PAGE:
Despite the obvious handicap of having no vocals, there has been an uptick in the number of instrumental bands in recent times and more often than not, they play a ‘post’ variation of metal. In case of the Belgian four-piece Hemelbestormer, the choice of style lies close to the grimy underbelly of sludge metal. ‘Aether’ is the band’s debut full length and with four long tracks, the record comes off more of an experience, than a traditional record. The music has a strong melodic flavor with a lot of ambient and heavy sludge passages thrown in and at the time of listening to the record, the riffs manage to do a decent job of entertaining the listener. Then again, the problem with not just Hemelbestormer, but most instrumental post metal bands is regarding the memorability, which ‘Aether’ is not exempt from.
This is an album that runs for almost an hour, but is composed of only 4 tracks. In order to pull of such long instrumental songs, the tracks need to be packed to the brim with fresh ideas and moments that the listeners take back with them. In this case, there are a few moments that remain fresh in the memory, but a few moments in an hour long record doesn’t necessarily constitute a stellar album.
The sludgy undercurrents and the melodic leads of ‘After Us the Flood’ initiate the proceedings. The heavy emphasis on the atmosphere does a good job of keeping the listener engrossed in the different layers of the music. The quieter moments are dominated by the drummer’s intricate fills. The structure and flow of the track remains unaltered for most part of it and the sludgy heaviness makes an appearance only towards the tail end of the song. ‘Starless’ has a more melodic approach with spacey arpeggios forming the central riff. This tracks weaves in and out of thick sludge moments. Though the idea starts out fresh, by the time the track ends, it becomes tired and painful.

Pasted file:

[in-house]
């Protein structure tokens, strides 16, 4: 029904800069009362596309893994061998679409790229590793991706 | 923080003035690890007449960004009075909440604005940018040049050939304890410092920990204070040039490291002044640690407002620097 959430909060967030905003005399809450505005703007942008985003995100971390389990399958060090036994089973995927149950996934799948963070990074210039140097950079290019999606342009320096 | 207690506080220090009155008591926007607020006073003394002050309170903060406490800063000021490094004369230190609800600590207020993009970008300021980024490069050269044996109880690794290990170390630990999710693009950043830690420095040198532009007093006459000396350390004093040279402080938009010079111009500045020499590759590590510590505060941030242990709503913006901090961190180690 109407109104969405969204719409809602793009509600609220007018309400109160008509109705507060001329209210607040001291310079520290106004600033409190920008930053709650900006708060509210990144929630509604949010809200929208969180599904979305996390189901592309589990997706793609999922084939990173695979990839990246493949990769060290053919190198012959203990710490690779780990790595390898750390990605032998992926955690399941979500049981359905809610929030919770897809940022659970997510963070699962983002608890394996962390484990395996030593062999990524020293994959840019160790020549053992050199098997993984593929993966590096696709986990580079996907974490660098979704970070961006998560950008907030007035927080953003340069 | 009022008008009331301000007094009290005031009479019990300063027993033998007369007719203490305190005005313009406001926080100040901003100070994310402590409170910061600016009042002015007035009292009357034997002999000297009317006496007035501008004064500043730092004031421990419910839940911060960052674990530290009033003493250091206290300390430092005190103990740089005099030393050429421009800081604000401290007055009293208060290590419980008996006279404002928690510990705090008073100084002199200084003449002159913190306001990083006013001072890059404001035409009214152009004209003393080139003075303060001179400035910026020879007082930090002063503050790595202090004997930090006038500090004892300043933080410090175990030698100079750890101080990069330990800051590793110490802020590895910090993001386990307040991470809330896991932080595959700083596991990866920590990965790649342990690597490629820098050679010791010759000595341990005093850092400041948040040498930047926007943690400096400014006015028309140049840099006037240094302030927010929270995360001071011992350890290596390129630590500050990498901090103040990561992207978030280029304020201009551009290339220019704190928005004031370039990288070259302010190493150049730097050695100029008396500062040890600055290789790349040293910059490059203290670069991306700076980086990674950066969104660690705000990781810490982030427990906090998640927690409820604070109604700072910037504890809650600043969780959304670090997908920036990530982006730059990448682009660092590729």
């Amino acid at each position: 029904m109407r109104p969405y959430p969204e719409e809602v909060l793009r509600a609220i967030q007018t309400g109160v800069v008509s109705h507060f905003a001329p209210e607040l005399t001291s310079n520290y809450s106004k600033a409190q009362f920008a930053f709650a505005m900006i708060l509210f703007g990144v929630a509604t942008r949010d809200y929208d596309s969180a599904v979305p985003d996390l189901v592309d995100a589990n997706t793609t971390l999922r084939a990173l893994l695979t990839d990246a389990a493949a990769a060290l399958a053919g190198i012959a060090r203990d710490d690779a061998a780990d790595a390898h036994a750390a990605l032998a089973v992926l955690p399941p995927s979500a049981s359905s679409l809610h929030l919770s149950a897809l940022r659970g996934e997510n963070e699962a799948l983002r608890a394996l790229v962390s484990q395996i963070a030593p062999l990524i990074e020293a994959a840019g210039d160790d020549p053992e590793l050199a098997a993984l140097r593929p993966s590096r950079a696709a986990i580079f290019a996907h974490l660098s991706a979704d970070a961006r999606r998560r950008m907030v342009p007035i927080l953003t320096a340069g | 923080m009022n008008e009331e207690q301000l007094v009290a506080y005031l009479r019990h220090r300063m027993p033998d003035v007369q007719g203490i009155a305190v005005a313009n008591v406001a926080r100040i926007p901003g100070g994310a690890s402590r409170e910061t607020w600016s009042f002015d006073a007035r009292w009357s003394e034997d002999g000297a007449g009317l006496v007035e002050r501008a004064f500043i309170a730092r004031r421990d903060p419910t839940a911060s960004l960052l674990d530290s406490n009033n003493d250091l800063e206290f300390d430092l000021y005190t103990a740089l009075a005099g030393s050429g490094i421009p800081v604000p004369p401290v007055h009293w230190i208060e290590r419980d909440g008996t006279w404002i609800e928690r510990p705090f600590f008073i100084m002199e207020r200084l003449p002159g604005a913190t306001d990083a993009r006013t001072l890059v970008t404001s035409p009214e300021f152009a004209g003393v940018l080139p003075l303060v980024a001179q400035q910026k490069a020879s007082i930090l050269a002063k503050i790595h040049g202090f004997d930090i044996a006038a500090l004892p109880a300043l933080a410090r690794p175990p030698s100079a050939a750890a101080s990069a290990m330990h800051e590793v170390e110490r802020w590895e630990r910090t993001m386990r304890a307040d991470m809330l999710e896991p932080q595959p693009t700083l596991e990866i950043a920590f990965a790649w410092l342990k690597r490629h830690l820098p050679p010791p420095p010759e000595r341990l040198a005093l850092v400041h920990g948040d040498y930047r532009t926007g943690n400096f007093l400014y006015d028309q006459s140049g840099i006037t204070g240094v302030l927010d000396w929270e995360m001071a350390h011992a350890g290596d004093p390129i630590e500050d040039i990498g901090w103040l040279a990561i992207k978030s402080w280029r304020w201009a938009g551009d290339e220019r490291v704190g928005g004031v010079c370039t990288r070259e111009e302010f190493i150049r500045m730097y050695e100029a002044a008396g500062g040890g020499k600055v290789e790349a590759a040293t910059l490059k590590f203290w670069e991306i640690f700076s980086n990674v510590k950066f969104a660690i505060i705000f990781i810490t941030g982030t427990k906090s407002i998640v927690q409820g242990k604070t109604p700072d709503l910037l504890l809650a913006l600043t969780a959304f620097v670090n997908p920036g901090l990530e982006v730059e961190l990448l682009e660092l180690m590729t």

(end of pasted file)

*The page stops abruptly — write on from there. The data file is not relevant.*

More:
‘The Purging’ treads on a similar path as its predecessor and the only track that offers something slightly different is the closer ‘On Desolate Plains’. This feels like a doom metal track with it’s funeral dirge like pace and emphasis on a thick sound. The length however, becomes the track’s undoing and the same can be said for ‘Aether’ as an album. There are a lot of interesting ideas and moments that are very memorable. But the fact that each track lumbers on for over 12 minutes, makes these memorable moments mesh together to form an uneventful experience.
Given proper editing and time management, Hemelbestormer’s debut might have fared much better. Most of these tracks could have easily been split into multiple tracks and perhaps that way, the album would have been a little less overwhelming.